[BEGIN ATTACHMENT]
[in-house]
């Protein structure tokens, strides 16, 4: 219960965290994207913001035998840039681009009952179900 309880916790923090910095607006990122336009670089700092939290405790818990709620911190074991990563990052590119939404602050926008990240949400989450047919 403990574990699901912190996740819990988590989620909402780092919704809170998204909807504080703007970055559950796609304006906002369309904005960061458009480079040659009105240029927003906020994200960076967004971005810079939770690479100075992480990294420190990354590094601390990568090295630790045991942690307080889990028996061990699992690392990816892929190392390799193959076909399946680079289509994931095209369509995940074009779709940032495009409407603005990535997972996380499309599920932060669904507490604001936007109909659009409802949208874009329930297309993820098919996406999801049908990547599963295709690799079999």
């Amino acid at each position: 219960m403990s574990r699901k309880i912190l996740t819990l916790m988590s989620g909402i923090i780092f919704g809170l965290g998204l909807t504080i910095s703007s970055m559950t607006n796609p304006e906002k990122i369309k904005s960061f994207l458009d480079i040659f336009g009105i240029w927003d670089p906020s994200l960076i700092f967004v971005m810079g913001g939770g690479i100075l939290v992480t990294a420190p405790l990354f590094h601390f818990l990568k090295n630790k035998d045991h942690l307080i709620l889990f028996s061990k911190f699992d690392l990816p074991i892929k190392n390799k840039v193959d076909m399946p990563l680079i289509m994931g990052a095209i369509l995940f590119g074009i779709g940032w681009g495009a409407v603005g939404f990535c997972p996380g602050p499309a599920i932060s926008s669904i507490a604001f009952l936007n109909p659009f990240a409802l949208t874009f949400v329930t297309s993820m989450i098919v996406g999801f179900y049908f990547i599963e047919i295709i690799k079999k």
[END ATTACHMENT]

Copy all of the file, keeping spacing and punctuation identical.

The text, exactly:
[in-house]
């Protein structure tokens, strides 16, 4: 219960965290994207913001035998840039681009009952179900 309880916790923090910095607006990122336009670089700092939290405790818990709620911190074991990563990052590119939404602050926008990240949400989450047919 403990574990699901912190996740819990988590989620909402780092919704809170998204909807504080703007970055559950796609304006906002369309904005960061458009480079040659009105240029927003906020994200960076967004971005810079939770690479100075992480990294420190990354590094601390990568090295630790045991942690307080889990028996061990699992690392990816892929190392390799193959076909399946680079289509994931095209369509995940074009779709940032495009409407603005990535997972996380499309599920932060669904507490604001936007109909659009409802949208874009329930297309993820098919996406999801049908990547599963295709690799079999």
């Amino acid at each position: 219960m403990s574990r699901k309880i912190l996740t819990l916790m988590s989620g909402i923090i780092f919704g809170l965290g998204l909807t504080i910095s703007s970055m559950t607006n796609p304006e906002k990122i369309k904005s960061f994207l458009d480079i040659f336009g009105i240029w927003d670089p906020s994200l960076i700092f967004v971005m810079g913001g939770g690479i100075l939290v992480t990294a420190p405790l990354f590094h601390f818990l990568k090295n630790k035998d045991h942690l307080i709620l889990f028996s061990k911190f699992d690392l990816p074991i892929k190392n390799k840039v193959d076909m399946p990563l680079i289509m994931g990052a095209i369509l995940f590119g074009i779709g940032w681009g495009a409407v603005g939404f990535c997972p996380g602050p499309a599920i932060s926008s669904i507490a604001f009952l936007n109909p659009f990240a409802l949208t874009f949400v329930t297309s993820m989450i098919v996406g999801f179900y049908f990547i599963e047919i295709i690799k079999k």